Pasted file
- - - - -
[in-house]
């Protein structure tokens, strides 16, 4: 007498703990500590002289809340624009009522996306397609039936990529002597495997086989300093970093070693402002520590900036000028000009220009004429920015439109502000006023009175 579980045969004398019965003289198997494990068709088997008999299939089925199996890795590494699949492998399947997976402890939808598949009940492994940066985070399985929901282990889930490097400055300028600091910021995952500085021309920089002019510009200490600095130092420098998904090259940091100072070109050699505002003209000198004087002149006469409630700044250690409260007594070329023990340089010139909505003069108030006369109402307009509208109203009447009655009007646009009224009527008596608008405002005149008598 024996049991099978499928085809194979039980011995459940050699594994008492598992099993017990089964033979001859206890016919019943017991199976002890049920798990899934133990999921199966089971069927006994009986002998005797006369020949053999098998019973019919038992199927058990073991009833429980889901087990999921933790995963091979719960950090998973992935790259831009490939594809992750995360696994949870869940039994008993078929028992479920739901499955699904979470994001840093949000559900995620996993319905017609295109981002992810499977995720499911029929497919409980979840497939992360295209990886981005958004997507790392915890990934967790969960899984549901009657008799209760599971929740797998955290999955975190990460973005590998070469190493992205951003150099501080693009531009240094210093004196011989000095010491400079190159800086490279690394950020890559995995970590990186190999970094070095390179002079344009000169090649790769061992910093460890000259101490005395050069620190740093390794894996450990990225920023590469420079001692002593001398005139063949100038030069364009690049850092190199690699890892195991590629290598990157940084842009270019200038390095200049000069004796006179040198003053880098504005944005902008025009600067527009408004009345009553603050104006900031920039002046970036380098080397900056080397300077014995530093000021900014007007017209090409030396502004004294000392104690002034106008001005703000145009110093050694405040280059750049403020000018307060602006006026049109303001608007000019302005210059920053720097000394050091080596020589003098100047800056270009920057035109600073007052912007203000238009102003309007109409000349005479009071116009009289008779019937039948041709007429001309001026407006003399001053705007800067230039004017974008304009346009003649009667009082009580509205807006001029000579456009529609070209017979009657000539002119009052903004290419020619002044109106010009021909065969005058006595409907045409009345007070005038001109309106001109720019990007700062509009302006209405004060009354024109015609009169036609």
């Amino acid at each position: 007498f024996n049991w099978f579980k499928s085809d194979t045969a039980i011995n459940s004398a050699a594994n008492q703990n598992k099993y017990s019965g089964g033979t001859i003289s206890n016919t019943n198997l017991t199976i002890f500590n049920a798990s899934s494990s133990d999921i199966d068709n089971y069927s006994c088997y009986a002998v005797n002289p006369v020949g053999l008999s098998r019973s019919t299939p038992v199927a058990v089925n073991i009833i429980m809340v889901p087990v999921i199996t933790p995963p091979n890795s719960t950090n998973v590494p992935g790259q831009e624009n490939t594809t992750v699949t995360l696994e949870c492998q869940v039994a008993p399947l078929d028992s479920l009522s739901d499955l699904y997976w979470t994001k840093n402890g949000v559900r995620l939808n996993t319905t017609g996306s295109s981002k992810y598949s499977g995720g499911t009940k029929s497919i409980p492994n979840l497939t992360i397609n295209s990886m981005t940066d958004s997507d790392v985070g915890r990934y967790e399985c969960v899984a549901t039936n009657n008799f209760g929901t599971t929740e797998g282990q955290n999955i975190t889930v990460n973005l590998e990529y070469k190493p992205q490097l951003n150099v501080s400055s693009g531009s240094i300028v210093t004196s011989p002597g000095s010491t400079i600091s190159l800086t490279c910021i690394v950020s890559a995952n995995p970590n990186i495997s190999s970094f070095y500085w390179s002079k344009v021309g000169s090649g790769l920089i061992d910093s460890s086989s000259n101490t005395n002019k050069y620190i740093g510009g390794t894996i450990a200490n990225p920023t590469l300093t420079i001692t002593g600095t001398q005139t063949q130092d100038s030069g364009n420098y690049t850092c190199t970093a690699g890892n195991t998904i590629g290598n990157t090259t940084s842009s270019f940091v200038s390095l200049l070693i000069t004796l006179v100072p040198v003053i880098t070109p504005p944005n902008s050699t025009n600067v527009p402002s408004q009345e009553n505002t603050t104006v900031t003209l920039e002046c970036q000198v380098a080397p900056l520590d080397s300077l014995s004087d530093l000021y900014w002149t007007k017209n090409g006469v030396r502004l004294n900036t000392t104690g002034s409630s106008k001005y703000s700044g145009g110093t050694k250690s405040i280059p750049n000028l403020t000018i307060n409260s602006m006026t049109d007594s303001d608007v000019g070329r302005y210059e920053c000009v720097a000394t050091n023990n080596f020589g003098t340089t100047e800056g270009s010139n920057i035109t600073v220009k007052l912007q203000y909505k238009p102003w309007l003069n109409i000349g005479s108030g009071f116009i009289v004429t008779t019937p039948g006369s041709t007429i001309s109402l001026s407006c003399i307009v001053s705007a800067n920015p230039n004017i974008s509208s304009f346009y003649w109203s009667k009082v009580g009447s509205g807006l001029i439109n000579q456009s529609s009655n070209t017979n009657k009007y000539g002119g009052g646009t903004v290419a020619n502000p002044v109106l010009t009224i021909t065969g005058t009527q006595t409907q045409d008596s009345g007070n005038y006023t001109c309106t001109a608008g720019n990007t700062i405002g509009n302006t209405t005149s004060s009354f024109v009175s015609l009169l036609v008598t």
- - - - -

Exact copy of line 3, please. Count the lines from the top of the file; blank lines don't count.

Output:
């Amino acid at each position: 007498f024996n049991w099978f579980k499928s085809d194979t045969a039980i011995n459940s004398a050699a594994n008492q703990n598992k099993y017990s019965g089964g033979t001859i003289s206890n016919t019943n198997l017991t199976i002890f500590n049920a798990s899934s494990s133990d999921i199966d068709n089971y069927s006994c088997y009986a002998v005797n002289p006369v020949g053999l008999s098998r019973s019919t299939p038992v199927a058990v089925n073991i009833i429980m809340v889901p087990v999921i199996t933790p995963p091979n890795s719960t950090n998973v590494p992935g790259q831009e624009n490939t594809t992750v699949t995360l696994e949870c492998q869940v039994a008993p399947l078929d028992s479920l009522s739901d499955l699904y997976w979470t994001k840093n402890g949000v559900r995620l939808n996993t319905t017609g996306s295109s981002k992810y598949s499977g995720g499911t009940k029929s497919i409980p492994n979840l497939t992360i397609n295209s990886m981005t940066d958004s997507d790392v985070g915890r990934y967790e399985c969960v899984a549901t039936n009657n008799f209760g929901t599971t929740e797998g282990q955290n999955i975190t889930v990460n973005l590998e990529y070469k190493p992205q490097l951003n150099v501080s400055s693009g531009s240094i300028v210093t004196s011989p002597g000095s010491t400079i600091s190159l800086t490279c910021i690394v950020s890559a995952n995995p970590n990186i495997s190999s970094f070095y500085w390179s002079k344009v021309g000169s090649g790769l920089i061992d910093s460890s086989s000259n101490t005395n002019k050069y620190i740093g510009g390794t894996i450990a200490n990225p920023t590469l300093t420079i001692t002593g600095t001398q005139t063949q130092d100038s030069g364009n420098y690049t850092c190199t970093a690699g890892n195991t998904i590629g290598n990157t090259t940084s842009s270019f940091v200038s390095l200049l070693i000069t004796l006179v100072p040198v003053i880098t070109p504005p944005n902008s050699t025009n600067v527009p402002s408004q009345e009553n505002t603050t104006v900031t003209l920039e002046c970036q000198v380098a080397p900056l520590d080397s300077l014995s004087d530093l000021y900014w002149t007007k017209n090409g006469v030396r502004l004294n900036t000392t104690g002034s409630s106008k001005y703000s700044g145009g110093t050694k250690s405040i280059p750049n000028l403020t000018i307060n409260s602006m006026t049109d007594s303001d608007v000019g070329r302005y210059e920053c000009v720097a000394t050091n023990n080596f020589g003098t340089t100047e800056g270009s010139n920057i035109t600073v220009k007052l912007q203000y909505k238009p102003w309007l003069n109409i000349g005479s108030g009071f116009i009289v004429t008779t019937p039948g006369s041709t007429i001309s109402l001026s407006c003399i307009v001053s705007a800067n920015p230039n004017i974008s509208s304009f346009y003649w109203s009667k009082v009580g009447s509205g807006l001029i439109n000579q456009s529609s009655n070209t017979n009657k009007y000539g002119g009052g646009t903004v290419a020619n502000p002044v109106l010009t009224i021909t065969g005058t009527q006595t409907q045409d008596s009345g007070n005038y006023t001109c309106t001109a608008g720019n990007t700062i405002g509009n302006t209405t005149s004060s009354f024109v009175s015609l009169l036609v008598t």